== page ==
Talk:Nuclear fission product
|WikiProject Physics||(Rated C-class, Mid-importance)|
My dim recollection is that there's quite a bit more Iodine & Caesium than the others, but I'll try and check. Linuxlad 11:16, 30 Nov 2004 (UTC)
Someone has done a lot of work on this , which is good; but they haven't paragraphed or sign-posted it up well enough IMHO. The result is, I suggest, a very slabby article that few wanting to quickly learn about the subject are going to find approachable. Linuxlad 11:09, 5 November 2005 (UTC)
- So, go to work DV8 2XL 15:38, 5 November 2005 (UTC)
- I always give the relevant author first refusal :-) Linuxlad
I see your point that the article has lots of info but is not subdivided, if I subdivide it a little will that make it OK ? Cadmium 13:40, 19 November 2005 (UTC)
About biological half life, I think that a recent edit has made the page misleading. I think that it is important to know the difference between biological and physical halflife. I will write a new page on biological half life to make this clear.Cadmium 17:33, 20 November 2005 (UTC)
I've tried to help clarify and straighten things out, but it seems I spent most of my time in the 'countermeasures' section which I'm not even sure belongs in this article (not going to take any action in that regard, though). I'll try to get back here when I have more time; in case I can't, I'll justify the cleanup tag since its poster did not.
- information is duplicated within the article
- Chernobyl, pharmacokinetics, and fission in general are addressed elsewhere in Wikipedia
- While to some degree the broad scope of the article might be helpful, the general disorganization leads to a situation where:
- the answer to the immediate question (What are the products of nuclear fission?) is obscured by topics not strictly relevant.
If these things were addressed (easier said than done; probably best to rewrite, especially considering the, er, less than enthusiastic use of citations regarding hard data and asserted standard practices), even if a shorter article with less information were the result, the article would be substantially improved. BryanHolland 07:42, 6 July 2006 (UTC)
Alright... I've undertaken a rewrite at Fission product/Rewrite. If anyone is inclined to contribute, feel free, but it doesn't seem that there's a lot of activity here. BryanHolland 19:45, 6 July 2006 (UTC)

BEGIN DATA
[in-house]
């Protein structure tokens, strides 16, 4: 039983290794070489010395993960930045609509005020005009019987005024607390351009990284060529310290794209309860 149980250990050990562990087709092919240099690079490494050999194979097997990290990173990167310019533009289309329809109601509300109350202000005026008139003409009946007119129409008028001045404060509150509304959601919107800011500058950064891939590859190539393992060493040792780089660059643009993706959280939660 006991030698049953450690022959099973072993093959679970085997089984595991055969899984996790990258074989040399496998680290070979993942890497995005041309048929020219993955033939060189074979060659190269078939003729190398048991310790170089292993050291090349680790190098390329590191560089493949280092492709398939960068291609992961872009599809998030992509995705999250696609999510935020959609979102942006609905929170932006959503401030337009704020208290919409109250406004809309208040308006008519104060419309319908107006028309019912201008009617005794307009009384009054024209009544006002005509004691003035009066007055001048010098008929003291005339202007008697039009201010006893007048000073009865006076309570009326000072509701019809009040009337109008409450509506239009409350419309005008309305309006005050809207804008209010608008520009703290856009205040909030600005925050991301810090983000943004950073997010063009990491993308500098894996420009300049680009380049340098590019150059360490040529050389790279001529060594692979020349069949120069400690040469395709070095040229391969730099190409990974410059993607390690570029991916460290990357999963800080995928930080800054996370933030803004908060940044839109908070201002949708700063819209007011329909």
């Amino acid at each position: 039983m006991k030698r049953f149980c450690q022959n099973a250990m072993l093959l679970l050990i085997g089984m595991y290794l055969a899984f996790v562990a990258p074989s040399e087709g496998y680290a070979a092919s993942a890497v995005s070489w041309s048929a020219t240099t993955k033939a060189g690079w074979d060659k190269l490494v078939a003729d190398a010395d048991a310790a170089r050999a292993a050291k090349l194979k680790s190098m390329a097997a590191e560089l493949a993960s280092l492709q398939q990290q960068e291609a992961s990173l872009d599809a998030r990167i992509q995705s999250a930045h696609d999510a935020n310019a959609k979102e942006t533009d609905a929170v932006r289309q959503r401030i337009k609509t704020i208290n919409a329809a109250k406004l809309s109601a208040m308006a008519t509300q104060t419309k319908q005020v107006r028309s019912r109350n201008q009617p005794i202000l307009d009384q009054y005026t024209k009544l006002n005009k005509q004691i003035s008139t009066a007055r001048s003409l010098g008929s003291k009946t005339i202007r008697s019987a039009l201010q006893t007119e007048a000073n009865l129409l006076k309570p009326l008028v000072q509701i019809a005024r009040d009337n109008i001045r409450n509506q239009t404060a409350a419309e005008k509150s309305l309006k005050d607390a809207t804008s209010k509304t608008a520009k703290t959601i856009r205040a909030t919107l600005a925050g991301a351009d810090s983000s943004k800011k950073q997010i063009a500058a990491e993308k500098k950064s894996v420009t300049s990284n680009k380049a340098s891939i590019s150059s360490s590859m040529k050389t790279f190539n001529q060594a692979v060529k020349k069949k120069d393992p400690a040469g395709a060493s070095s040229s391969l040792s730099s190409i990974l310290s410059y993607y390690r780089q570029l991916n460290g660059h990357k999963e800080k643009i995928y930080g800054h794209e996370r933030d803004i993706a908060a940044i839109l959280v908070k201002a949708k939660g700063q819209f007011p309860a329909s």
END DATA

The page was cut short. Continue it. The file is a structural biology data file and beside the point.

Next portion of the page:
XD That's the funniest thing I'v ever seen on Wp:
- -lysdexia 14:42, 12 April 2007 (UTC)
Sum of fission product atomic masses
I'm not a physics student but I'm pretty sure this statement is wrong: "The sum of the atomic weight of the two atoms produced by the fission of one atom is always less than the atomic weight of the original atom. This is because some of the mass is lost as free neutrons and large amounts of energy." —Preceding unsigned comment added by 126.96.36.199 (talk) 05:30, 28 December 2007 (UTC)
- The statement seems OK, although I have not specifically checked any data. Whether or not unbound neutrons are produced, a small amount of atomic mass is converted into a [relatively] large amount of energy in this nuclear reaction. In nuclear reactions, there can be mass/energy interconversion. Why do you think it's wrong? H Padleckas (talk) 18:53, 29 December 2007 (UTC)
- I concur - the statement is correct. But it is oddly positioned here without context. PJG 04:42, 10 January 2008 (UTC)
The statement is correct because of this reaction: 235U + 1N => 236U => 144Ba + 89K + 3 1N
All 3 add up to 236 but counting just the atoms final product adds up to only 233.Jkbell (talk) 04:34, 28 May 2017 (UTC) JKBell http://hyperphysics.phy-astr.gsu.edu/hbase/NucEne/U235chn.html
The previous definition was essentially circular - "A fission product is a product of fission." It was also so short it was easy to miss. So I've provided a more descriptive definition.
I also updated the next section (and retitled it) to focus on the physics. I want to improve this further with more discussion on formation, including a specific example and introduction to the concept of Yield, but need to do a little leg work. Stuff that was not direcly relevant to fission product physics or is covered later (examples of fission products are nicely given in tables) has been deleted. PJG 04:42, 10 January 2008 (UTC)
- Looks like a good start. I have also felt much of the article could use rewriting but the amount has been daunting. --JWB (talk) 00:31, 11 January 2008 (UTC)
I'm considering if the "Chemical nature of fission products" section should be deleted. FP chemistry is simply that of the element, and should be discussed under that element, or perhaps under the particular isotope if there is some important radioisotope chemistry (eg. Iodine would be discussed in 'Iodine' or possibly 'Iodine-131'). Putting chemistry in this article would duplicate information properly in other articles. Plus presently we really don't have any info on chemistry - the chart of electronegativity may be correct but is only a very small part of chemistry, and is sitting here without any discussion or context. Comments? PJG 22:59, 27 January 2008 (UTC) —Preceding unsigned comment added by Giersp (talk • contribs)